Holocaust survivor: 'I was arrested when I was five'
Hundreds of Londonderry children have been hearing a Holocaust survivor describe the horrors of life as a child in the Nazi concentration camps.
Dr Martin Stern told pupils at St Patrick's and St Brigid's College, Claudy, of his arrest by the Gestapo at the age of five.
He is on a week-long tour of schools across the north west.
He said he hoped to give the children a "better understanding of ourselves as human beings".
Pupils heard how his mother and father had fled Germany because it was illegal in 1938 for a German woman to marry a Jewish man.
They settled in Amsterdam, where Dr Stern fondly recalls feeding the ducks in Vondelpark with his mother.
'It was miserable'
Such idyllic childhood memories would soon be violently interrupted.
"The Nazis invaded in May 1940 and I remember German soldiers on the street, the Dutch Nazi party marching in a brass band and I was told they were not nice people, but told in a very guarded way," he recalled.
"If I had blurted that out outside of the home, I knew even then there were very serious consequences."
At the age of five, Martin Stern was detained by the Gestapo while at school.
His architect father had already "disappeared from the family home" and had been caught up in a gun battle where he shot two German soldiers.
He was subsequently sent to Auschwitz.
Dr Stern's mother had died while giving birth to his sister.
The five-year-old boy was transported first to the interrogation centre in Westerbrok before being sent to Theresienstadt, a concentration camp in what is now the Czech Republic.
"At that age you are not able to fully process the seriousness - it was terrible, miserable, but as a child you know nothing else."
For children going to Theresienstadt, survival was very unlikely. About 15,000 children were sent there - only 2,600, at the most, are thought to have survived.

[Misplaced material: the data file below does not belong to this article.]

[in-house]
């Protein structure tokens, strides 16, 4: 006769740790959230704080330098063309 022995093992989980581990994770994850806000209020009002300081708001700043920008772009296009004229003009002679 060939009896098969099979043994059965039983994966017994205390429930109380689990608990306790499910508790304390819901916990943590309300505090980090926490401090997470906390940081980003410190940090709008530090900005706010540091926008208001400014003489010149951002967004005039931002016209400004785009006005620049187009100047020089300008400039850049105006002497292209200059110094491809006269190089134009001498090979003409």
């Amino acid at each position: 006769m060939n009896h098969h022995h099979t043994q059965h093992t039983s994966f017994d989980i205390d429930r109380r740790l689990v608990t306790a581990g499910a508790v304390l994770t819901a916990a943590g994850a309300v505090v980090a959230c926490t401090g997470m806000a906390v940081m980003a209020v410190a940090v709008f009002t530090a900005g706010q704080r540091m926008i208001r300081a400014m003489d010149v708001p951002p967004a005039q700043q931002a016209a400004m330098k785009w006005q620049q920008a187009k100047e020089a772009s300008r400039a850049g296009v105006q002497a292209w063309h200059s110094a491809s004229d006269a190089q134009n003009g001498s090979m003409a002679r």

Now aged 78 and a retired immunologist, he said he hoped his own personal story would resonate with the young people he now educates about life in 1940s Europe.
He said his work in schools has importance because "human violence is not confined to the holocaust, and exists all over the world".
Dr Stern said: "Civilisation is such a thin shield and can be easily broken by frightening, chaotic circumstances.
"There is the tendency in all of us to blame others when things go wrong.
"I love talking to groups of kids, when they ask questions they come with fewer prejudices or preconceived ideas.
"That is essential in gaining understanding.
He called for a "a revolution in education".
"Education that helps us understand the psychological and brain origins of violent behaviour needs to be part of the education of every child, everywhere and forever, not only here but all over the world," he said.
"The reason we don't understand inter-communal violence is that we don't understand it, in that we don't truly understand ourselves.
"It is very frustrating that this understanding does not exist," he added.
Mrs Colleen O'Kane, head of history at the Claudy school, said the visit was "an enriching, unique and rewarding experience".
"Our pupils have found what he has to say very emotive.
"They are just in awe of what he is able to tell them and his level of detail."
Dr Stern is visiting nine schools this week during his first visit to Northern Ireland, as well as addressing inmates at Magilligan Prison.
He will return to the north west to commemorate Holocaust Memorial Day, at a special event in the Millennium Forum on 25 January.